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Judge strikes down penalties for local governments that pass gun-control laws

Gov. Ron DeSantis is expected to appeal the decision.
St. Petersburg Mayor Rick Kriseman cheered Dodson's decision. “The judiciary is setting the Florida Legislature straight again. This should have never become law.” [MARTHA ASENCIO RHINE | Times]
Published Jul. 28

A Tallahassee judge has struck down the $5,000 fine that Florida mayors and city council members face if they try to enact municipal gun-control rules, ruling the unique penalty goes too far in stamping out defiance of state checks against local regulations.

Judge Charles Dodson also declared unconstitutional a provision of the 2011 law that allows Florida’s governor to remove local officials for going too far on the gun-control front.

Dodson did endorse the heart of the law, which bars local ordinances that go beyond firearm regulations established by the Florida Legislature. The Leon County Circuit Court judge’s ruling simply strikes the unprecedented threat of civil fines and expulsion for passing local laws that Florida has already declared “preempted” by state authority.

Dodson’s Friday ruling in the case of Weston vs. DeSantis is probably just the start of the legal fight, with the administration of Gov. Ron DeSantis expected to appeal the decision up the ladder of the state judicial system. But for now, the fine that helped define Florida as one of the most hostile states in the country to gun-control legislation is no longer a threat for local governments. The lead attorney in the case said that would give cities more latitude to experiment with gun laws that don’t run afoul of state rules.

“It gives cities the ability to pass legislation that tests the boundaries of preemption, without fear of being thrown out of office or penalized,” said Jamie Cole, the Weiss Serota lawyer from Miami representing Weston and 19 other cities in the suit against Florida.

Sean Caranna, a board member of the gun-rights group Florida Carry, said he was confident the fine would be restored by a higher court, since it makes sense to link penalties to illegal conduct. “It’s the same reason you have a monetary value attached to a speeding ticket,” he said. “It discourages people from violating the law.”

The lawsuit is being led by cities, counties and elected officials in South Florida but St. Petersburg, Safety Harbor and Dunedin are also among the plaintiffs.

“The judiciary is setting the Florida Legislature straight again,” St. Petersburg Mayor Rick Kriseman said Saturday, reacting to the ruling. “This should have never become law.”

Andrew Gillum, the Democrat who lost to DeSantis last November, was also an original plaintiff in the suit as the mayor of Tallahassee in April when the litigation began.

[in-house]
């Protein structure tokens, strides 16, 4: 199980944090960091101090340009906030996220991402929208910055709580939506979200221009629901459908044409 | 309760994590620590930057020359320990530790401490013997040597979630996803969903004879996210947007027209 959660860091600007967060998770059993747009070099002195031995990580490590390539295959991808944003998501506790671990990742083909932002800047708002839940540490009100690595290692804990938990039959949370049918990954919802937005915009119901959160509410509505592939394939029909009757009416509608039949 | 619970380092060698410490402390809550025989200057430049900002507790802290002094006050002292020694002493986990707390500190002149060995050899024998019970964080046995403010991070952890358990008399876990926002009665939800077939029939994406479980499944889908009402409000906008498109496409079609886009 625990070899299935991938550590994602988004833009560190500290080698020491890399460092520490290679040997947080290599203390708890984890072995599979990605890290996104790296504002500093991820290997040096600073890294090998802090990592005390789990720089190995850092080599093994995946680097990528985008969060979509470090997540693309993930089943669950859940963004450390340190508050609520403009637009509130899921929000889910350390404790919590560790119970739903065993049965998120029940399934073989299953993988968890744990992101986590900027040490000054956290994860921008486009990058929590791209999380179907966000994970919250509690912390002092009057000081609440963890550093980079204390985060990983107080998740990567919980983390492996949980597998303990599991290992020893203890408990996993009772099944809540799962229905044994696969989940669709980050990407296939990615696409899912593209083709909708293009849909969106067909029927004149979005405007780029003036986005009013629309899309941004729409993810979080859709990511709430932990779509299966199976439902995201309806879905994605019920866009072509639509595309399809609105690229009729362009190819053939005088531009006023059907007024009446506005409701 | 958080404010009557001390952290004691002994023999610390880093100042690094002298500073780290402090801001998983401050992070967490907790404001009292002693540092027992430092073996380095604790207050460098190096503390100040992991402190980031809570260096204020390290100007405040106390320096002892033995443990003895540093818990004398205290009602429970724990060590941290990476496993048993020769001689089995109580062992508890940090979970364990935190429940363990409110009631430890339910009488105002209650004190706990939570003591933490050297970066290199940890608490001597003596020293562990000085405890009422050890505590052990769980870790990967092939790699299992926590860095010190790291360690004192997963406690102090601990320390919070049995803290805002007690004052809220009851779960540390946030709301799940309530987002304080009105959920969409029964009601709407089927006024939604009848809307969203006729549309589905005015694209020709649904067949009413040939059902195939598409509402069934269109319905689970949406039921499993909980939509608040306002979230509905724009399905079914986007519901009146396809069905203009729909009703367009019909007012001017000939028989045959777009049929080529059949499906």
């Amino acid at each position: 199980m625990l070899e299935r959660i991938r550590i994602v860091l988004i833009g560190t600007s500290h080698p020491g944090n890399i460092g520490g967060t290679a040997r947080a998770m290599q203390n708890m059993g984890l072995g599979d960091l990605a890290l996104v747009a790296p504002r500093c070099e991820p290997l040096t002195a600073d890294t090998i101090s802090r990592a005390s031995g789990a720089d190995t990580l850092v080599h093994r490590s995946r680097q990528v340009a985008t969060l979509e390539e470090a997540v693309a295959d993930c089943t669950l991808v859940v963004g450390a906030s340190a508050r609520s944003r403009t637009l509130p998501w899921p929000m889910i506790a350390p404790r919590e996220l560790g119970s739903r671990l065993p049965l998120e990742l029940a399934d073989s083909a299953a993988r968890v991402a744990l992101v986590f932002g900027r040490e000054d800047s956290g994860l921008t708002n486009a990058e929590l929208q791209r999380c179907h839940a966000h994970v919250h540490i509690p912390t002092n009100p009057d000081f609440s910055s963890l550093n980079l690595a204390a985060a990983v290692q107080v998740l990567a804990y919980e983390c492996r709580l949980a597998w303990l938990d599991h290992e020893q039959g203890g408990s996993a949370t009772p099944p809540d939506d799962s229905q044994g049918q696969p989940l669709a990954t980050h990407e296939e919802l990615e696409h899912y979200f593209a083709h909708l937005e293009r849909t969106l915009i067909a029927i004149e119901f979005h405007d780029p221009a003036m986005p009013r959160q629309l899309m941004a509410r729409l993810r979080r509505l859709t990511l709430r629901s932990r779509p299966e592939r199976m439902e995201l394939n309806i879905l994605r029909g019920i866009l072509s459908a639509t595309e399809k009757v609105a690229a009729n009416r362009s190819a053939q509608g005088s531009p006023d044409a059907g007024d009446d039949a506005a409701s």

“Thanks to this ruling, local leaders can now lead on ending gun violence without the fear of fines, personal liability, or removal from office,” Gillum wrote on Twitter late Friday afternoon.

A spokesperson for the Florida Attorney General’s Office, which was listed as a defendant along with DeSantis and other state offices, was not immediately available for comment.

Florida has banned local gun laws since the 1980s, but the 2011 law created the penalties designed to put teeth into enforcement of the rules.

After the law passed, several local governments in the Tampa Bay region moved to repeal ordinances that regulated guns, including Clearwater and Tarpon Springs. In 2017, St. Petersburg Council member Lisa Wheeler-Bowman sponsored a resolution supporting a call for a special legislative session on gun violence. But she removed the resolution after the city attorney said that interfering with gun laws could put an elected official at risk of fines, lawsuits or removal from office. She later received an opinion from the state attorney general saying she could talk about the issue.

No local official in Florida has yet received a fine from the law, but there have been lawsuits by gun-rights advocates and others based on the 2011 law. Fort Lauderdale last year won a court fight preserving its ability to ban a gun show from a city-owned venue.

In his ruling, Dodson said allowing a judge to fine a local lawmaker improperly shifted too much power from the legislative branch to the judiciary. He said the prospect of a local lawmaker being sued merely for passing a law would amount to “impermissible judicial meddling in a purely political matter.”

Miami Herald staff writer Doug Hanks wrote this story. Tampa Bay Times staff writer Anastasia Dawson contributed to this report.


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